Patients with non-urgent conditions constitute at least 9 percent of all ER visits, according to a survey done by the Centers for Disease Control and Prevention.
For many severely ill and injured persons, emergency rooms are a crucial link in the chain of survival between the onset of symptoms and treatment in a hospital. For persons whose health problems are less pressing but who believe they need urgent medical attention, emergency services are a gateway to additional health care.
For non-urgent care many uninsured people use hospital emergency rooms, where they must be treated whether they can pay or not. Many people who lack health insurance tend to forgo necessary care until their condition becomes intolerable. Hospital emergency departments or outpatient departments serve as the regular source of care for one out of every six uninsured patients.
According to the American Hospital Association, the number of ER visits increased 15 percent nationally between 1990 and 1999. This increase was partly due to greater numbers of uninsured individuals trying to get care. Other research from the National Health Policy Forum shows that about 75 percent of all ER visits that do not result in admissions are for non-emergencies that should be treated elsewhere.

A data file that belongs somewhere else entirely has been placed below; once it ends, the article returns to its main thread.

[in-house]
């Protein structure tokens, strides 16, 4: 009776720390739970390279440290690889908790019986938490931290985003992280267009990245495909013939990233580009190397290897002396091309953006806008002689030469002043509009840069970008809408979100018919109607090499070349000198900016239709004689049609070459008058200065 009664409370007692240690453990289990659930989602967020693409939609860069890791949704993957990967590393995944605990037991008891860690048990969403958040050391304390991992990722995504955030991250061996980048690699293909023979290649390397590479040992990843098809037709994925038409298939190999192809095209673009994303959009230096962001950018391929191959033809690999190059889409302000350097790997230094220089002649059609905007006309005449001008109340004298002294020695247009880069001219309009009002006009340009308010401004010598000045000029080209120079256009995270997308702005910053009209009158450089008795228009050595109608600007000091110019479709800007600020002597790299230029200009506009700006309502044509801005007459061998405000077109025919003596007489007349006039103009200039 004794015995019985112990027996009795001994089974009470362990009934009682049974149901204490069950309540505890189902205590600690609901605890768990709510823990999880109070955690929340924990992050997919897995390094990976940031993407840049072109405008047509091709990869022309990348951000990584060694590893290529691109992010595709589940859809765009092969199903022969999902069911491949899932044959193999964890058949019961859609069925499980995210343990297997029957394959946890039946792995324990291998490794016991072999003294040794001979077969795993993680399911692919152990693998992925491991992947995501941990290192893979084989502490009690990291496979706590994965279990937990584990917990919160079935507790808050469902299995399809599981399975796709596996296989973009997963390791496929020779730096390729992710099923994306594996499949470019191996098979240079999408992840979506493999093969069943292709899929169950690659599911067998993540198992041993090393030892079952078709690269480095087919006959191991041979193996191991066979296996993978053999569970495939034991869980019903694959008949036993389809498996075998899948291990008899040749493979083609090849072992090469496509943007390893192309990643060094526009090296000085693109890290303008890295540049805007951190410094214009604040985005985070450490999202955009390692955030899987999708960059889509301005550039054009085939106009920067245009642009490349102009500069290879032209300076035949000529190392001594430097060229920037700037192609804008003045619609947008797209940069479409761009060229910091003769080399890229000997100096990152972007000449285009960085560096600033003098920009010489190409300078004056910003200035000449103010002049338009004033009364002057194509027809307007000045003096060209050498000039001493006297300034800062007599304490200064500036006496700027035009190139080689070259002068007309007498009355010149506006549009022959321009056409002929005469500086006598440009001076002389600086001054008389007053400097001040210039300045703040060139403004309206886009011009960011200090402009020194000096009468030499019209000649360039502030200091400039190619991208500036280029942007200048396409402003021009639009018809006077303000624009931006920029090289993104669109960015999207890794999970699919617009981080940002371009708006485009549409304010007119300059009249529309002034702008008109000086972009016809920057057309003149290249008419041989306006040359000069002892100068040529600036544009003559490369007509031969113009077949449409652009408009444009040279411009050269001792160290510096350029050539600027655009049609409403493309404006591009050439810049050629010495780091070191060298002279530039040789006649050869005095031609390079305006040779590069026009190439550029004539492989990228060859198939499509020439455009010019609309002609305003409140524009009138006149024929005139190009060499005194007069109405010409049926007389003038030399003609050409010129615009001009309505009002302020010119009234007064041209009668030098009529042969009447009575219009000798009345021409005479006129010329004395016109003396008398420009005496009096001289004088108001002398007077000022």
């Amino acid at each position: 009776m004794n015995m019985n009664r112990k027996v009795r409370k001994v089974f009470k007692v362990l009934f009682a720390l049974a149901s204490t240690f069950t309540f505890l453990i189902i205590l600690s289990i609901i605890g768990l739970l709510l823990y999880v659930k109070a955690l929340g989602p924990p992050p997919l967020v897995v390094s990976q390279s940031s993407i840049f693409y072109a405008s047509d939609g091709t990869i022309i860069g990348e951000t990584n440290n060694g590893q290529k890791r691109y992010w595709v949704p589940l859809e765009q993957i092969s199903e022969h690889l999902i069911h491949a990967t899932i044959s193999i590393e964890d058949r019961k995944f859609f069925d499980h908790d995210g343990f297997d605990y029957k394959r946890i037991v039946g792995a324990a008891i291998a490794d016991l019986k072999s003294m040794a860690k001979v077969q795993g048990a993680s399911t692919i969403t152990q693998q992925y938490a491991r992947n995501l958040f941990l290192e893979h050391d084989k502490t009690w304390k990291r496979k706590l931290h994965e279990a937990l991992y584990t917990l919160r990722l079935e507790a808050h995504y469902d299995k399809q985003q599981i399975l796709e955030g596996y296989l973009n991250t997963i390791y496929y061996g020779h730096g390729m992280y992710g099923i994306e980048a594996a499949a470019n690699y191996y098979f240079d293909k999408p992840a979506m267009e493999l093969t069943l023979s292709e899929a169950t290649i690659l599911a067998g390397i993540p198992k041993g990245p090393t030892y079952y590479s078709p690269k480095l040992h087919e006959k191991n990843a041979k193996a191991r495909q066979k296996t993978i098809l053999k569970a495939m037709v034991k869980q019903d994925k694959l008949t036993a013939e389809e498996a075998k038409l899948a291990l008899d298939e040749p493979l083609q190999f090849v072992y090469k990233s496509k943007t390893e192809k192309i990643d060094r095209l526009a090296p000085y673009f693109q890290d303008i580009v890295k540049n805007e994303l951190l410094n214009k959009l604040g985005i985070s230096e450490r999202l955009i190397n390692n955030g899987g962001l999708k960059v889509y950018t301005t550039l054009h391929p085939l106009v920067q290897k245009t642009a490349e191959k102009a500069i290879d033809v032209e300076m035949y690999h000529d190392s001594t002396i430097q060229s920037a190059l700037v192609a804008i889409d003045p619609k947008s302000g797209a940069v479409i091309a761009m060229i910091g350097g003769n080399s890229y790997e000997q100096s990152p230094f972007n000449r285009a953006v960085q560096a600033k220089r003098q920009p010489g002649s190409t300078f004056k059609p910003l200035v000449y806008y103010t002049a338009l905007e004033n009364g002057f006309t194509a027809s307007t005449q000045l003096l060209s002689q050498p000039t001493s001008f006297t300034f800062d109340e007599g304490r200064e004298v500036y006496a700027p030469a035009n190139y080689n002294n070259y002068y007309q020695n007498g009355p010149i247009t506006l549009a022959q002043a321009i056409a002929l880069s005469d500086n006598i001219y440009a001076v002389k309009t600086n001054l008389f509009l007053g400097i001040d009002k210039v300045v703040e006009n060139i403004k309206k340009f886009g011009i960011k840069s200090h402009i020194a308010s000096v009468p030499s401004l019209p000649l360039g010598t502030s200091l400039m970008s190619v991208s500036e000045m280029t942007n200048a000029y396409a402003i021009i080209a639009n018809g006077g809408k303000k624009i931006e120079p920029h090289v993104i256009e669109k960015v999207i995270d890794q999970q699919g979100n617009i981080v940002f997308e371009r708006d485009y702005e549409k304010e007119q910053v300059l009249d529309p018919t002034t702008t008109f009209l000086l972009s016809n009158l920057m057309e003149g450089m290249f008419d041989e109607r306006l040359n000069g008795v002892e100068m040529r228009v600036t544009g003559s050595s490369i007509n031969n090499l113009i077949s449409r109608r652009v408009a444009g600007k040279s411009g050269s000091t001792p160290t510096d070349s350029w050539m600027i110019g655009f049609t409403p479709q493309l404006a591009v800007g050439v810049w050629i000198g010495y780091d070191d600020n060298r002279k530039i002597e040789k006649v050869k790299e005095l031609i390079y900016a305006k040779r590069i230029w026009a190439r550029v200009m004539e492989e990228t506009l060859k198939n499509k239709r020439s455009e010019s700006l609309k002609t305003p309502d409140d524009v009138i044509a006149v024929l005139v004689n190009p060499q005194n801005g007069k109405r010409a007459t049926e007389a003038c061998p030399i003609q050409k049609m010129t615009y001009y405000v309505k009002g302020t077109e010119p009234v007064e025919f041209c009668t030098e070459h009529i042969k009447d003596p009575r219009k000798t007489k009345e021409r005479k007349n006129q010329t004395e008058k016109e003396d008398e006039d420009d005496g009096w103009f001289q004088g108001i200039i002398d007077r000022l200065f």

Many of the uninsured rely on the nearest hospital emergency room for treatment, when they or their family members are sick. The uninsured are four times more likely than people who have health insurance to use the ER as their regular source of care.
But the ER is neither the most effective nor the most efficient setting for treating routine health problems. In addition, the ER setting does not provide a continuum of care for an uninsured patient once he or she is discharged. ER care is also very expensive.
Widespread lack of health care coverage affects not only the uninsured and their families, but also the communities in which they live and the greater society.